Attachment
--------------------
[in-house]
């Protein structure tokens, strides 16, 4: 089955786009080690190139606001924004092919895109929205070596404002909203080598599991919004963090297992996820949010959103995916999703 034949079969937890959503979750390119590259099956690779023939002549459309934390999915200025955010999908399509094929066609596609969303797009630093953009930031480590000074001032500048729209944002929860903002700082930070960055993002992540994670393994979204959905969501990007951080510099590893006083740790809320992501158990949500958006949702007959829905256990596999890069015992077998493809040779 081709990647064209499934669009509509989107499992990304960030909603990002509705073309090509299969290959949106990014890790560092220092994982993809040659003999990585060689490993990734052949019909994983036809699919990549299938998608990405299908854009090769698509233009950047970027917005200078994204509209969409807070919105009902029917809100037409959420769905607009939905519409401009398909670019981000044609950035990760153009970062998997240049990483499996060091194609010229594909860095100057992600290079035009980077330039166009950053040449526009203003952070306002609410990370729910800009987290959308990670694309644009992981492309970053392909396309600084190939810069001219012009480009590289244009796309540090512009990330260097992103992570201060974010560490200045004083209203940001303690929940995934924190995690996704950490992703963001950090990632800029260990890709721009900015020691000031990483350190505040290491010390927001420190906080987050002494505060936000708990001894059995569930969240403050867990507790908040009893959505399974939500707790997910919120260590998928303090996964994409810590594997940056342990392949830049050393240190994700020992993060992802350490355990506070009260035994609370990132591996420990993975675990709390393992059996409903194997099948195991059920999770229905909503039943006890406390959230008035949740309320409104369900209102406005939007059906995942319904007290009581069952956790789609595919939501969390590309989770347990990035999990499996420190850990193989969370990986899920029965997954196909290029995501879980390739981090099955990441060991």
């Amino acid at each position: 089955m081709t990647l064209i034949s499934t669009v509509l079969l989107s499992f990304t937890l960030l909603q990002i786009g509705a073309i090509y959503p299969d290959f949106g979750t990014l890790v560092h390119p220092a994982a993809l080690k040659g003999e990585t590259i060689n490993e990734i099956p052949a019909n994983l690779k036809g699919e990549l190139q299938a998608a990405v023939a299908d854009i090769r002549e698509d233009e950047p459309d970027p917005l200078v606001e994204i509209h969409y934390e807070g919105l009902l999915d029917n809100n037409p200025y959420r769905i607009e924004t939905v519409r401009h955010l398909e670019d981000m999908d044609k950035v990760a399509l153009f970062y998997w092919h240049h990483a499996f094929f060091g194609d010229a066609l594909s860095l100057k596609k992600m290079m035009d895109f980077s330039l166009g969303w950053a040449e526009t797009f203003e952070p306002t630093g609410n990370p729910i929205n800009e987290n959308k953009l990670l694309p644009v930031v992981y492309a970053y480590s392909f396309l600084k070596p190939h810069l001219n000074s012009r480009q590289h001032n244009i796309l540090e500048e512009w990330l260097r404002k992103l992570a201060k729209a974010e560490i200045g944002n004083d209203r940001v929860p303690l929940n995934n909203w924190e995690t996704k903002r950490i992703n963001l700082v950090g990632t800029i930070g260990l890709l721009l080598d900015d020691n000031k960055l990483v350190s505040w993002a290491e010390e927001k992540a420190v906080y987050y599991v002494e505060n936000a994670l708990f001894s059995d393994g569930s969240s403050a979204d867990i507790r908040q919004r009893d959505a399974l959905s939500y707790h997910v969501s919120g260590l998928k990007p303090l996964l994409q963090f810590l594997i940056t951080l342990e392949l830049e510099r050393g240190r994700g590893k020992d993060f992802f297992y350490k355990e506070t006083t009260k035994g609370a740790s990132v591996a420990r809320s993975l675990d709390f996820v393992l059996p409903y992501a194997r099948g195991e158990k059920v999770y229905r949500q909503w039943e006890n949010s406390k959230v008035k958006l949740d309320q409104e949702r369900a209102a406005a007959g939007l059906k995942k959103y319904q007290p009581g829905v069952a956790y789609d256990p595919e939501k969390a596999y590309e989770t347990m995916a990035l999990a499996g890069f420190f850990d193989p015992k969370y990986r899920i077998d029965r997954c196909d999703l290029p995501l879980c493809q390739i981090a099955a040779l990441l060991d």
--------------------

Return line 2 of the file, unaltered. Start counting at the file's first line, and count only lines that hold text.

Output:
């Protein structure tokens, strides 16, 4: 089955786009080690190139606001924004092919895109929205070596404002909203080598599991919004963090297992996820949010959103995916999703 034949079969937890959503979750390119590259099956690779023939002549459309934390999915200025955010999908399509094929066609596609969303797009630093953009930031480590000074001032500048729209944002929860903002700082930070960055993002992540994670393994979204959905969501990007951080510099590893006083740790809320992501158990949500958006949702007959829905256990596999890069015992077998493809040779 081709990647064209499934669009509509989107499992990304960030909603990002509705073309090509299969290959949106990014890790560092220092994982993809040659003999990585060689490993990734052949019909994983036809699919990549299938998608990405299908854009090769698509233009950047970027917005200078994204509209969409807070919105009902029917809100037409959420769905607009939905519409401009398909670019981000044609950035990760153009970062998997240049990483499996060091194609010229594909860095100057992600290079035009980077330039166009950053040449526009203003952070306002609410990370729910800009987290959308990670694309644009992981492309970053392909396309600084190939810069001219012009480009590289244009796309540090512009990330260097992103992570201060974010560490200045004083209203940001303690929940995934924190995690996704950490992703963001950090990632800029260990890709721009900015020691000031990483350190505040290491010390927001420190906080987050002494505060936000708990001894059995569930969240403050867990507790908040009893959505399974939500707790997910919120260590998928303090996964994409810590594997940056342990392949830049050393240190994700020992993060992802350490355990506070009260035994609370990132591996420990993975675990709390393992059996409903194997099948195991059920999770229905909503039943006890406390959230008035949740309320409104369900209102406005939007059906995942319904007290009581069952956790789609595919939501969390590309989770347990990035999990499996420190850990193989969370990986899920029965997954196909290029995501879980390739981090099955990441060991």